The Voynich Manuscript: Decoding the World’s Most Mysterious Book
by AbeBooks.com editor Richard Davies
The Voynich Manuscript has been confusing clever people since the 15th century, give or take a few centuries when it disappeared into the back of closet somewhere in Italy. This remarkable illustrated document is written in an unknown language that has defeated all efforts to decipher it by the world’s greatest cryptographers.
Now it’s your turn. The manuscript is housed in the Beinecke Library at Yale and Yale University Press has published a facsimile of this intriguing document complete with background essays. The manuscript is named after Wilfrid Voynich, a book dealer who purchased it in 1912 and exhibited the book across America. However, its history goes way back.
Carbon dating reveals the book was created in the first half of the 15th century. Some pages are missing. Some pages include foldouts. The pages may not be in the correct order. Its plain goat skin binding is not its original binding. The text runs from left to right. There is no obvious punctuation among the 170,000 characters. We don’t know who wrote it.
The content, judging from the illustrations, appears to cover herbology and pharmacy, astronomy and cosmology, human biology, and perhaps recipes. There are many intriguing illustrations in blue, white, red, brown and green paint. The illustrations are rough but the colors have not faded. The text sometimes weaves its way around the artwork. Where the Voynich Manuscript has a foldout, the Yale facsimile has one too.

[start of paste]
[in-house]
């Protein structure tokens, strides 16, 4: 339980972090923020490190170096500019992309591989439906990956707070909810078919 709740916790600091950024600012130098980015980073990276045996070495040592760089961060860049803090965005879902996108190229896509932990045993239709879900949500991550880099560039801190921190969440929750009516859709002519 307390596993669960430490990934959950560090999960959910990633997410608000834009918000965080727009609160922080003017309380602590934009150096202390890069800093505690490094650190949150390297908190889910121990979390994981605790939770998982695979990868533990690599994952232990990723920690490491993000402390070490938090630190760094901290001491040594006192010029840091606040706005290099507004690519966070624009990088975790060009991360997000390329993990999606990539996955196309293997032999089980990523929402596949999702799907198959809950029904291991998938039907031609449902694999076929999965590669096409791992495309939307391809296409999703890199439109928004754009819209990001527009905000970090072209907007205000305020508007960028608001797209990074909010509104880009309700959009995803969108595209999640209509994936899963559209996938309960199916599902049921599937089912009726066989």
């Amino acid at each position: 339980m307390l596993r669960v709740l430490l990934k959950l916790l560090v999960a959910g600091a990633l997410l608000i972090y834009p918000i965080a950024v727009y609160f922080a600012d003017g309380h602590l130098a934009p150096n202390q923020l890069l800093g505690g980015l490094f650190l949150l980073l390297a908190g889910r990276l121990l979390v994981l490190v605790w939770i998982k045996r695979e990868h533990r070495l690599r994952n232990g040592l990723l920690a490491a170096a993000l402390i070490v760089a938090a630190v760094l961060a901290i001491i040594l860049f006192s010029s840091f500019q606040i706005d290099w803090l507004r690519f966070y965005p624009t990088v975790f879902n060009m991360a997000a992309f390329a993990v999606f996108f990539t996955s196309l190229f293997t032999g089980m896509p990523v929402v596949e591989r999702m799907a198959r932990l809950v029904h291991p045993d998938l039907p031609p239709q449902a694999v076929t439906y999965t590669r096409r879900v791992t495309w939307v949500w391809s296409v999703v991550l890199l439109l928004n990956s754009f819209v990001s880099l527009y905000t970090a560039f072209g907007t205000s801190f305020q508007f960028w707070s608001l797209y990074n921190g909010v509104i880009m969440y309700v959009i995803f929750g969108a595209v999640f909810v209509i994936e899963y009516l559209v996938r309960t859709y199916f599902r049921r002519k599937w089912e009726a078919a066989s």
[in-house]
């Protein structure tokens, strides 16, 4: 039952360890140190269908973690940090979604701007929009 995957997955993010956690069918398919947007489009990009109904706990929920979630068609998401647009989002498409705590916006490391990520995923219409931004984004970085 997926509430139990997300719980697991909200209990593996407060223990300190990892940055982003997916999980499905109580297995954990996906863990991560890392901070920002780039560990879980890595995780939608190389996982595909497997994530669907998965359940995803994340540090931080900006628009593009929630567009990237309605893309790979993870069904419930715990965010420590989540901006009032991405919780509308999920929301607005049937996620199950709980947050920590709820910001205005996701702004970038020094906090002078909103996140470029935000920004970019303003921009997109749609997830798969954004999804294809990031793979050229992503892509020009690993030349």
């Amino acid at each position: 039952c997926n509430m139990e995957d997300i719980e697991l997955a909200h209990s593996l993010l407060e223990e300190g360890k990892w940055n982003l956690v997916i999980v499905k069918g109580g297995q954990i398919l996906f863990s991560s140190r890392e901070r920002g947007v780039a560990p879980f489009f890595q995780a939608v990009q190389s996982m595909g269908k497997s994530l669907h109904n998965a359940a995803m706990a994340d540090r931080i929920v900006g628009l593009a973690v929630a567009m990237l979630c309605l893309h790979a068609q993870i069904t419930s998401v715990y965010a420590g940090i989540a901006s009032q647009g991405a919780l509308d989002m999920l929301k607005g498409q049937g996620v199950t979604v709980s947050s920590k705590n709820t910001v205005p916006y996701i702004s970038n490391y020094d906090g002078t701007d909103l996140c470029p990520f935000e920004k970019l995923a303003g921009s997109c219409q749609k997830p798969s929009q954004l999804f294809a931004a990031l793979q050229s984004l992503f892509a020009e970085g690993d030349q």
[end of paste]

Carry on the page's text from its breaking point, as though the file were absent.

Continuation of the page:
Is it a bizarre handbook for medicine and health? Is the book an elaborate joke? Why create an informational book that no-one can understand? Was this an attempt to limit learning to one particular group?
The Voynich Manuscript is catalogued in Yale’s archives as MS 408, which is how it is referred to in much of the facsimile. It was donated to Yale by book dealer Hans P. Kraus in 1969.
The book has bounced around Europe. One confirmed owner is Georg Baresch (1585-1662), an alchemist from Prague. A letter in Latin found inside the cover reveals the book once belonged to Holy Roman Emperor Rudolf II (1552-1612).
There are no records of the book’s whereabouts for the next 200 years, but it was perhaps stored in Rome. It eventually turned up at the Jesuit Roman College, Collegio Romano, and they sold it to Voynich in 1912. Voynich died in 1930 and it was then owned by his widow, Ethel. She died in 1960 and left the manuscript to a friend called Anne Nill, who sold it a year later to Kraus.
The highlight of the essays in Yale’s facsimile is Arnold Hunt’s profile of Voynich himself, who went from Poland, where he was a revolutionary, to London, where he gained a foothold in society and a bookstore on Shaftsbury Avenue, to America, where he exhibited the mysterious book and other rare manuscripts. Without Voynich’s intervention, this manuscript would still be languishing in obscurity.
Other essays describe the physical properties of the book and the methods used to date and examine it, the fruitless decoding efforts, and the tradition of alchemy. If decoding a mysterious language is your thing, then you cannot go wrong with this facsimile edition.
Images from The Voynich Manuscript